Nova Scotia father convicted in assault that ‘crushed’ infant son’s skull

The boy was just three weeks old when he suffered a head injury so severe his skull was “like a crushed egg,” according to one doctor.

His father offered police several possible explanations, all of them accidental.

But in a new ruling, a Nova Scotia Supreme Court judge convicted the father, suggesting he “snapped” because of the stress of the new baby and tension with his father-in-law.

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“It is my determination that (the father) intentionally assaulted his infant son, thus causing the catastrophic injuries,” said Justice James Chipman. “He acted out of emotional upset and inflicted excessive force on his innocent, completely defenceless infant son.”

Chipman convicted the man of aggravated assault, failing to provide the necessities of life, and criminal negligence.

Today, the boy is four-and-a-half, cannot walk and has “significant mental and physical challenges.”

At the time, he lived with his parents in a small unit attached to his maternal grandparents’ mobile home in southwestern Nova Scotia.

The boy’s mother described the accused as an unemotional loner but not violent, and the case against him was entirely circumstantial.

The mother first noticed something was wrong with the boy on Nov. 28, 2011, when she saw his hands twitch repeatedly, and he was “staring off with his eyes.” The boy’s father told her she worried too much, according to evidence cited in Chipman’s ruling.

She took the boy to hospital anyway, and he was airlifted to the IWK Health Centre in Halifax where tests revealed a complex skull fracture, brain swelling and other symptoms that were “highly suspicious for non-accidental trauma,” Chipman said.

One doctor told them the MRI showed the boy’s skull was “like a crushed egg.”

Summary of severe injuries

The boy’s injuries were later summarized in a report by Dr. Alfhild Larson of the IWK’s Child Protection Team: “On November 28, 2011, (the boy,) then 24 days old, was hospitalized with seizures and reduced consciousness, attributed to severe injuries that included bilateral and complex skull fractures, extensive bleeding in multiple layers of the brain, brain damage due to hypoxic ischemic injury, and hemorrhages within the retina of the eyes.”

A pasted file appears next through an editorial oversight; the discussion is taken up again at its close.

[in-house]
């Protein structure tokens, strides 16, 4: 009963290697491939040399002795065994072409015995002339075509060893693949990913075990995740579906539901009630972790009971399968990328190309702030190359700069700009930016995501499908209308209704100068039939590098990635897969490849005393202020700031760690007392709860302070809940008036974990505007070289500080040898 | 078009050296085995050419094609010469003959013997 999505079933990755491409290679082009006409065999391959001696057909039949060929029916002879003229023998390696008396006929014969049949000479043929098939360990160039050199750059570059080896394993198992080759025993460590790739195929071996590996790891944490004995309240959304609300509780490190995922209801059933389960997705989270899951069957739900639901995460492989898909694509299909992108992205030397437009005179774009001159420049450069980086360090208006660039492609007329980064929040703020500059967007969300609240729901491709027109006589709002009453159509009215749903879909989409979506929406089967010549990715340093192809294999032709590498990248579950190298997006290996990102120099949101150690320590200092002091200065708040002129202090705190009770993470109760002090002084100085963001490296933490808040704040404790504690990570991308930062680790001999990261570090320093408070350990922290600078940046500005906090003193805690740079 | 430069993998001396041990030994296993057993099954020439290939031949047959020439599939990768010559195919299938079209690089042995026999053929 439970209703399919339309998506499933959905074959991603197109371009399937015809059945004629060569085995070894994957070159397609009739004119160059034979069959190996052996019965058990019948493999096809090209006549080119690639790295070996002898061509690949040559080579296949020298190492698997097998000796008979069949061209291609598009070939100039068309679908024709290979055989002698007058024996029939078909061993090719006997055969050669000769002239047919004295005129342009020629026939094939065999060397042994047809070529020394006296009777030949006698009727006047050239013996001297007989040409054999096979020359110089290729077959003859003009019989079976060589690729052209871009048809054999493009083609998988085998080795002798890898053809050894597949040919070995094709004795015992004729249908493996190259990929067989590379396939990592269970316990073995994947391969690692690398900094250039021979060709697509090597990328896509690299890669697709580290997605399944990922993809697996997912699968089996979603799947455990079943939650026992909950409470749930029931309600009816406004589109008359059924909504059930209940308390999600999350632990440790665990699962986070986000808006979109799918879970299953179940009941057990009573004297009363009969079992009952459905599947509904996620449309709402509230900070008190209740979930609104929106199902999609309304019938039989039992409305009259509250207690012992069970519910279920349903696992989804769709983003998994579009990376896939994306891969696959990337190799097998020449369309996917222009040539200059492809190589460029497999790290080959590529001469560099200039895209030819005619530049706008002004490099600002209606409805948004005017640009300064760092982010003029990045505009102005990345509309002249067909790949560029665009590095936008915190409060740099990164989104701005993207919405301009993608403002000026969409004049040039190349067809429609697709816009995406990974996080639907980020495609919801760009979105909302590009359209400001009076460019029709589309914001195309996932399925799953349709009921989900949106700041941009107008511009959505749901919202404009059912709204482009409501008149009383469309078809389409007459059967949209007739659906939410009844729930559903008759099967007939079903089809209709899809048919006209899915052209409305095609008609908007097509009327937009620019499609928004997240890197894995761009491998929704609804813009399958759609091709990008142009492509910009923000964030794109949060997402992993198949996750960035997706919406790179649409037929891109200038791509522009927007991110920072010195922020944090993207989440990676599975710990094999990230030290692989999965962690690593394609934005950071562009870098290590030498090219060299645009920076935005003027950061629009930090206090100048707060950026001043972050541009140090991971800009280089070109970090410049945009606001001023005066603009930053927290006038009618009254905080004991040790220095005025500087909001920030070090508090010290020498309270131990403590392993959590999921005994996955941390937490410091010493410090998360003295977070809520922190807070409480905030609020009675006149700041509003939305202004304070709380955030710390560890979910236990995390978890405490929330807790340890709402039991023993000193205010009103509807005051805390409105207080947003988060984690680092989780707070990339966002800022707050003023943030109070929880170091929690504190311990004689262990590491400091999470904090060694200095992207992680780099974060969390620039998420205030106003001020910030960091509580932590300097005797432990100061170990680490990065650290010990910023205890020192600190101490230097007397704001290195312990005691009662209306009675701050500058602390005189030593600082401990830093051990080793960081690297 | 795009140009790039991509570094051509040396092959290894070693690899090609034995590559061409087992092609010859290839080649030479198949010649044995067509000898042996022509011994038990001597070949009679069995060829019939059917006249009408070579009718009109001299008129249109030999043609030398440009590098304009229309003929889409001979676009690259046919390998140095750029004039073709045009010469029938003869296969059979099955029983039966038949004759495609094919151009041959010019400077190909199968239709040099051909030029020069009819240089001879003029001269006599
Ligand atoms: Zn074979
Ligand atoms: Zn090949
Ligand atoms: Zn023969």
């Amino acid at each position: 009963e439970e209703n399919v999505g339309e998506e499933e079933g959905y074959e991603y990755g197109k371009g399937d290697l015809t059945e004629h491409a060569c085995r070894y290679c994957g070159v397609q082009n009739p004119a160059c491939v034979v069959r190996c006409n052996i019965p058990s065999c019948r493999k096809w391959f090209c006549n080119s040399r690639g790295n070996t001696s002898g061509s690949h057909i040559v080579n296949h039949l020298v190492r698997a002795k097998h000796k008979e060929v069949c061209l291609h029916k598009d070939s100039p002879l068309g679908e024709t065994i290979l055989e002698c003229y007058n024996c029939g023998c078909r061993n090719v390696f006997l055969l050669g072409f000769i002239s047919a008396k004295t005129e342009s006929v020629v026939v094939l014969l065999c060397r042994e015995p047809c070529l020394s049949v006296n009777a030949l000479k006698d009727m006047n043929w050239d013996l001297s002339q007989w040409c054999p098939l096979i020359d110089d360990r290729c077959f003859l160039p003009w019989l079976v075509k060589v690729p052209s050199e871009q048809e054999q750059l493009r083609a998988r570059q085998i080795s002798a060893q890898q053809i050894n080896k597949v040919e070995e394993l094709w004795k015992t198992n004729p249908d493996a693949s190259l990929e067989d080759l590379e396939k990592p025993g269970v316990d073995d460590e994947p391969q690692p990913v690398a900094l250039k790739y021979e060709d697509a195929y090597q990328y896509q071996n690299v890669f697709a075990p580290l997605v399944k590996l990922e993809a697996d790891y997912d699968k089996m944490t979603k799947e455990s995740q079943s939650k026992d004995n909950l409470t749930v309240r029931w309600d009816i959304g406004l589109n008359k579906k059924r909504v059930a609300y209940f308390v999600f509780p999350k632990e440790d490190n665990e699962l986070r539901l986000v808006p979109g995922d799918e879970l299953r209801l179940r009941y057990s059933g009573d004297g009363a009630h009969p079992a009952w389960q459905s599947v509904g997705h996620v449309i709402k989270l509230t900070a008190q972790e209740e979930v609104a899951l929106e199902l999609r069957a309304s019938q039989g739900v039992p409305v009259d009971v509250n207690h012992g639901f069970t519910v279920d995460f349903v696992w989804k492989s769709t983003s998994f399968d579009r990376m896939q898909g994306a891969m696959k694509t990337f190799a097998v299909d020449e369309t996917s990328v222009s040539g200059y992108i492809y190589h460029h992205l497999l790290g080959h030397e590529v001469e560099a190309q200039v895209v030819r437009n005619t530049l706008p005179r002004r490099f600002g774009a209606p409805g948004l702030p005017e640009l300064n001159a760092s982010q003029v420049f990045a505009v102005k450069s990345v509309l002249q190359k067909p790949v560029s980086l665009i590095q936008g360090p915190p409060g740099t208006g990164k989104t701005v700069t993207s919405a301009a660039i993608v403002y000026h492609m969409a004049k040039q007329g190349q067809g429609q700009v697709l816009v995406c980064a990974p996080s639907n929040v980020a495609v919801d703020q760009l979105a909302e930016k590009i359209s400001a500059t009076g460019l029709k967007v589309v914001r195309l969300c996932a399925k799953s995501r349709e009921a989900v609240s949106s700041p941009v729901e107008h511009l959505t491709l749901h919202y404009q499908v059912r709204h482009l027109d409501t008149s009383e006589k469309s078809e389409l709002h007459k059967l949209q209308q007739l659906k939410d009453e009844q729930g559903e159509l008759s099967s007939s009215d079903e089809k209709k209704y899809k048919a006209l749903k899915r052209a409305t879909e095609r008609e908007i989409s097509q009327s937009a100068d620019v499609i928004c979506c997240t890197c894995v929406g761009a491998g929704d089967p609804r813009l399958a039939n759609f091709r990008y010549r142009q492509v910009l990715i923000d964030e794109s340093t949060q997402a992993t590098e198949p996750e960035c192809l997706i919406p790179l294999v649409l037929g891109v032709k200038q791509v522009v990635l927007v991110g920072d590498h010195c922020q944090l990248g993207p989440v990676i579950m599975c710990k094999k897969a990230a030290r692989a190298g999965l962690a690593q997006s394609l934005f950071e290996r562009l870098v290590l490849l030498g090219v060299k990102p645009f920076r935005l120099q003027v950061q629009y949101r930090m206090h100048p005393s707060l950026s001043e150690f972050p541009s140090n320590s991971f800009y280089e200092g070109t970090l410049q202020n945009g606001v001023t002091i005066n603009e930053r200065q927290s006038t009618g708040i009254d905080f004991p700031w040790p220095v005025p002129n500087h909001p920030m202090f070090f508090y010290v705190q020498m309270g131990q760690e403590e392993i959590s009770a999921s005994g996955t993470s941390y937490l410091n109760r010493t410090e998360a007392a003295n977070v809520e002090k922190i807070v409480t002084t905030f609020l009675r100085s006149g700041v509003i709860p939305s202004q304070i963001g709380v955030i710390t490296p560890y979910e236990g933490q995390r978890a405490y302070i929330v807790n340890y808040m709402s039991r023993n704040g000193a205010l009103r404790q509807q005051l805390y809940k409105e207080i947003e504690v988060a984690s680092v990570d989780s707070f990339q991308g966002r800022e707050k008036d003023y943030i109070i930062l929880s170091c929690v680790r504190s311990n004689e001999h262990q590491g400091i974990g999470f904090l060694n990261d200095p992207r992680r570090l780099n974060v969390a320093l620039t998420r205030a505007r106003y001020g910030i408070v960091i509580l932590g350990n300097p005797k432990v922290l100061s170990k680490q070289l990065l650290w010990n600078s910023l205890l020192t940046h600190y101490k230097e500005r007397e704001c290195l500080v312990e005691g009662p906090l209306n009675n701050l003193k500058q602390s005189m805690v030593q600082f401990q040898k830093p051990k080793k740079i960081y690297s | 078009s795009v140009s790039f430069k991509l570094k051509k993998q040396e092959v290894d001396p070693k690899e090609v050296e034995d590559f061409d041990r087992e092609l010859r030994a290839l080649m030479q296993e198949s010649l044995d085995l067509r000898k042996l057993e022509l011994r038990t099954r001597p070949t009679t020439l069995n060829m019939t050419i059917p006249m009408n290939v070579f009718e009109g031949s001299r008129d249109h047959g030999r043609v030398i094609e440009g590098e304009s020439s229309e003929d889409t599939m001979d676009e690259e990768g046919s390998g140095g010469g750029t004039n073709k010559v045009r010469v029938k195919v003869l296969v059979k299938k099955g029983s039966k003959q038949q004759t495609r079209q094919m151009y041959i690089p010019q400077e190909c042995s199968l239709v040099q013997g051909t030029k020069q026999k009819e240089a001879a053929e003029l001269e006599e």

The judge found the boy’s injuries were inflicted sometime on Nov. 26 or 27, during one of two moments when he was alone with his father.

The man told police of several incidents in which the boy could have been accidentally injured, including a fall from the couch where his mother was feeding him, a drop from a higher height as his dad tried to warm his bottle in the microwave, or another fall when he fell hard on the boy on Nov 27.

At trial, the defence argued the father is not violent, and the injuries were accidental.

But Chipman rejected that, saying the accused lost control and “intentionally applied brutal, extreme force.” The judge noted the boy’s mother said the father did not like living with his in-laws, and he thought his father-in-law was overbearing and drank too much.

Family members also said the pregnancy had been a shock – a doctor had told the father he could not have children because of a bout with cancer – and he was not sleeping well.

“I find that (the father) snapped at the time in question,” said the judge, who delivered his ruling in court July 22. The written judgment was released on Monday.